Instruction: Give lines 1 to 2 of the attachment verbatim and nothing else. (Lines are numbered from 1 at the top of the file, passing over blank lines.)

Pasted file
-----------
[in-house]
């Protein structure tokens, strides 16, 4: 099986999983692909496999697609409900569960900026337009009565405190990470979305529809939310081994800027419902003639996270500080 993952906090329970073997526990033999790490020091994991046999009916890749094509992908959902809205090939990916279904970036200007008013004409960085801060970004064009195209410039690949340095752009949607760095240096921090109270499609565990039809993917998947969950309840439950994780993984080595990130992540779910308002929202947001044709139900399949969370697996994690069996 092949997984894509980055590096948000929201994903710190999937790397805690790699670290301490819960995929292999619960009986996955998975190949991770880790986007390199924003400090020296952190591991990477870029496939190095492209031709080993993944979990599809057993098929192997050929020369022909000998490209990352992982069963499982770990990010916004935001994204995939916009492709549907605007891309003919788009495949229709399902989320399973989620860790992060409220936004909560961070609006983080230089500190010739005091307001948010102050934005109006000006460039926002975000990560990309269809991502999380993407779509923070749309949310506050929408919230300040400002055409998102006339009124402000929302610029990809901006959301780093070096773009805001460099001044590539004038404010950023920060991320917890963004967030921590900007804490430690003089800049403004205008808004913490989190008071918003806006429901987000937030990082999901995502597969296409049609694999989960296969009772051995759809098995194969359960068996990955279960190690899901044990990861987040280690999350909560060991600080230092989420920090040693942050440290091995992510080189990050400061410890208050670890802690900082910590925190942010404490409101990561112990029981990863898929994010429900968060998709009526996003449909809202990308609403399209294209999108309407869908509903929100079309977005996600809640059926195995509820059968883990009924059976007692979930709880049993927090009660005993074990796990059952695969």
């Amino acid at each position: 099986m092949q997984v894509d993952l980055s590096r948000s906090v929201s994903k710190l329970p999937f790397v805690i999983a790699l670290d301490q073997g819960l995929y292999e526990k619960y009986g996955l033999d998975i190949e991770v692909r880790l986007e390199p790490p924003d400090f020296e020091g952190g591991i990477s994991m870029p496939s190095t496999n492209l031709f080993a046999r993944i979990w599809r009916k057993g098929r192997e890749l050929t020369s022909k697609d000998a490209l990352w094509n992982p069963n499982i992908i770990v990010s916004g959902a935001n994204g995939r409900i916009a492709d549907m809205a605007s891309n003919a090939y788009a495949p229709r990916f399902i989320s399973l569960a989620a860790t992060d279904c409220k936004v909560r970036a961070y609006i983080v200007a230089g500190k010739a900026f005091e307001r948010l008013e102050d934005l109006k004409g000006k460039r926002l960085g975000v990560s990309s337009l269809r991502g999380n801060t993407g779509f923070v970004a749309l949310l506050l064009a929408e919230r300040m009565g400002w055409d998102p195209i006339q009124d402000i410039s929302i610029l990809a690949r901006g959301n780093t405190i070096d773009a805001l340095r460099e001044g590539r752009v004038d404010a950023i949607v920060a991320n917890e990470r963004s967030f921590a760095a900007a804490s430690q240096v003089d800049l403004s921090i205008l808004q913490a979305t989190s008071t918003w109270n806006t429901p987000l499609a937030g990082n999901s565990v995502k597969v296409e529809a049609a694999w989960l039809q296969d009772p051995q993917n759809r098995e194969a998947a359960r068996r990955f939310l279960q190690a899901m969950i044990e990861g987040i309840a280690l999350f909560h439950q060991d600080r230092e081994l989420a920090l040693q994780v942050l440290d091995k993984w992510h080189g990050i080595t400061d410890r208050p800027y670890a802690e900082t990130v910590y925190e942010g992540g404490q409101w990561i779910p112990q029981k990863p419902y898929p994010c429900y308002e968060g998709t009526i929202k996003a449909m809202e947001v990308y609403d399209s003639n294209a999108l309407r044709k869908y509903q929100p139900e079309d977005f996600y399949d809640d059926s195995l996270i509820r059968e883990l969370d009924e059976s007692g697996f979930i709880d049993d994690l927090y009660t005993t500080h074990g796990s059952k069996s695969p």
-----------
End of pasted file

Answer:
[in-house]
């Protein structure tokens, strides 16, 4: 099986999983692909496999697609409900569960900026337009009565405190990470979305529809939310081994800027419902003639996270500080 993952906090329970073997526990033999790490020091994991046999009916890749094509992908959902809205090939990916279904970036200007008013004409960085801060970004064009195209410039690949340095752009949607760095240096921090109270499609565990039809993917998947969950309840439950994780993984080595990130992540779910308002929202947001044709139900399949969370697996994690069996 092949997984894509980055590096948000929201994903710190999937790397805690790699670290301490819960995929292999619960009986996955998975190949991770880790986007390199924003400090020296952190591991990477870029496939190095492209031709080993993944979990599809057993098929192997050929020369022909000998490209990352992982069963499982770990990010916004935001994204995939916009492709549907605007891309003919788009495949229709399902989320399973989620860790992060409220936004909560961070609006983080230089500190010739005091307001948010102050934005109006000006460039926002975000990560990309269809991502999380993407779509923070749309949310506050929408919230300040400002055409998102006339009124402000929302610029990809901006959301780093070096773009805001460099001044590539004038404010950023920060991320917890963004967030921590900007804490430690003089800049403004205008808004913490989190008071918003806006429901987000937030990082999901995502597969296409049609694999989960296969009772051995759809098995194969359960068996990955279960190690899901044990990861987040280690999350909560060991600080230092989420920090040693942050440290091995992510080189990050400061410890208050670890802690900082910590925190942010404490409101990561112990029981990863898929994010429900968060998709009526996003449909809202990308609403399209294209999108309407869908509903929100079309977005996600809640059926195995509820059968883990009924059976007692979930709880049993927090009660005993074990796990059952695969």